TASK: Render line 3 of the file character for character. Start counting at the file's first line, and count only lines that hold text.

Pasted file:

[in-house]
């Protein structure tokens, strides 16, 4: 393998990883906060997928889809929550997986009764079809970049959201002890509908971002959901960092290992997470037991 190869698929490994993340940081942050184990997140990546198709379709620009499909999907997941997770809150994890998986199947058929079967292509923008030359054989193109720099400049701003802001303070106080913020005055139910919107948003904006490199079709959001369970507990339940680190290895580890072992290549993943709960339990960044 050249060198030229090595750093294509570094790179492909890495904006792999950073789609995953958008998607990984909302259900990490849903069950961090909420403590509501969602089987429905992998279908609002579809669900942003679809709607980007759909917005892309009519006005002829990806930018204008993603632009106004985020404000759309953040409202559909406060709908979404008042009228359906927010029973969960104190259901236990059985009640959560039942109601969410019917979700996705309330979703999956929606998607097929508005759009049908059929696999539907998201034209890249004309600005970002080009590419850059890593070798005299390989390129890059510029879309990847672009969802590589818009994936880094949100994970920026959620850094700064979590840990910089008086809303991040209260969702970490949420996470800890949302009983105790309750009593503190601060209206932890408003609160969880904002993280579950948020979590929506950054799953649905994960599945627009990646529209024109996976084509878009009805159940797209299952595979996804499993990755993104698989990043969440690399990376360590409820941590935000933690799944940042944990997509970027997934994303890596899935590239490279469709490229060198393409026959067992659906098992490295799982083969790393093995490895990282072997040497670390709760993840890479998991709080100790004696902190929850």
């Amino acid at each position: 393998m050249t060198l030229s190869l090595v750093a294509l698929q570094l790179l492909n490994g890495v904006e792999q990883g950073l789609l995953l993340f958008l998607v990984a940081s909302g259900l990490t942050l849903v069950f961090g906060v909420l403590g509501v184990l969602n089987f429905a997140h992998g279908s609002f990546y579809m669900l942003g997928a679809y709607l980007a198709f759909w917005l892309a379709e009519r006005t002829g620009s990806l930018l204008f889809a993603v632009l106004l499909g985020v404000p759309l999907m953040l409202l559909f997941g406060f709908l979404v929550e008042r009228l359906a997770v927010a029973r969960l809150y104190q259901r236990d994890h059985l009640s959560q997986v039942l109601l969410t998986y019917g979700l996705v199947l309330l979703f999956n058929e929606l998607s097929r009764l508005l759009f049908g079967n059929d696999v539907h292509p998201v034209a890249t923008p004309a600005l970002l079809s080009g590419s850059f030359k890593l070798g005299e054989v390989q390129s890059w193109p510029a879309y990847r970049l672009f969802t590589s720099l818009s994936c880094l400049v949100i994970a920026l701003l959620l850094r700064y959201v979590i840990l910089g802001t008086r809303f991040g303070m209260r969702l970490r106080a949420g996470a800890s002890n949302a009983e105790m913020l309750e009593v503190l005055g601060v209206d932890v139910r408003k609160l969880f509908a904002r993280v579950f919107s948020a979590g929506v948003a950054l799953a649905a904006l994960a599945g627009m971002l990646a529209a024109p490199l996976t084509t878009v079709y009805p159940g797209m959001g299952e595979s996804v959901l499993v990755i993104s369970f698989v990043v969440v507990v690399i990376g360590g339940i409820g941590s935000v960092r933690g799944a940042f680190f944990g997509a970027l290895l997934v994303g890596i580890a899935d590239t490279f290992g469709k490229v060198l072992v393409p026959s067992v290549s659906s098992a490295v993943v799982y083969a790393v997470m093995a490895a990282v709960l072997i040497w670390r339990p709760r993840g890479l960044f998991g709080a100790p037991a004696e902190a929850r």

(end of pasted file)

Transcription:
């Amino acid at each position: 393998m050249t060198l030229s190869l090595v750093a294509l698929q570094l790179l492909n490994g890495v904006e792999q990883g950073l789609l995953l993340f958008l998607v990984a940081s909302g259900l990490t942050l849903v069950f961090g906060v909420l403590g509501v184990l969602n089987f429905a997140h992998g279908s609002f990546y579809m669900l942003g997928a679809y709607l980007a198709f759909w917005l892309a379709e009519r006005t002829g620009s990806l930018l204008f889809a993603v632009l106004l499909g985020v404000p759309l999907m953040l409202l559909f997941g406060f709908l979404v929550e008042r009228l359906a997770v927010a029973r969960l809150y104190q259901r236990d994890h059985l009640s959560q997986v039942l109601l969410t998986y019917g979700l996705v199947l309330l979703f999956n058929e929606l998607s097929r009764l508005l759009f049908g079967n059929d696999v539907h292509p998201v034209a890249t923008p004309a600005l970002l079809s080009g590419s850059f030359k890593l070798g005299e054989v390989q390129s890059w193109p510029a879309y990847r970049l672009f969802t590589s720099l818009s994936c880094l400049v949100i994970a920026l701003l959620l850094r700064y959201v979590i840990l910089g802001t008086r809303f991040g303070m209260r969702l970490r106080a949420g996470a800890s002890n949302a009983e105790m913020l309750e009593v503190l005055g601060v209206d932890v139910r408003k609160l969880f509908a904002r993280v579950f919107s948020a979590g929506v948003a950054l799953a649905a904006l994960a599945g627009m971002l990646a529209a024109p490199l996976t084509t878009v079709y009805p159940g797209m959001g299952e595979s996804v959901l499993v990755i993104s369970f698989v990043v969440v507990v690399i990376g360590g339940i409820g941590s935000v960092r933690g799944a940042f680190f944990g997509a970027l290895l997934v994303g890596i580890a899935d590239t490279f290992g469709k490229v060198l072992v393409p026959s067992v290549s659906s098992a490295v993943v799982y083969a790393v997470m093995a490895a990282v709960l072997i040497w670390r339990p709760r993840g890479l960044f998991g709080a100790p037991a004696e902190a929850r």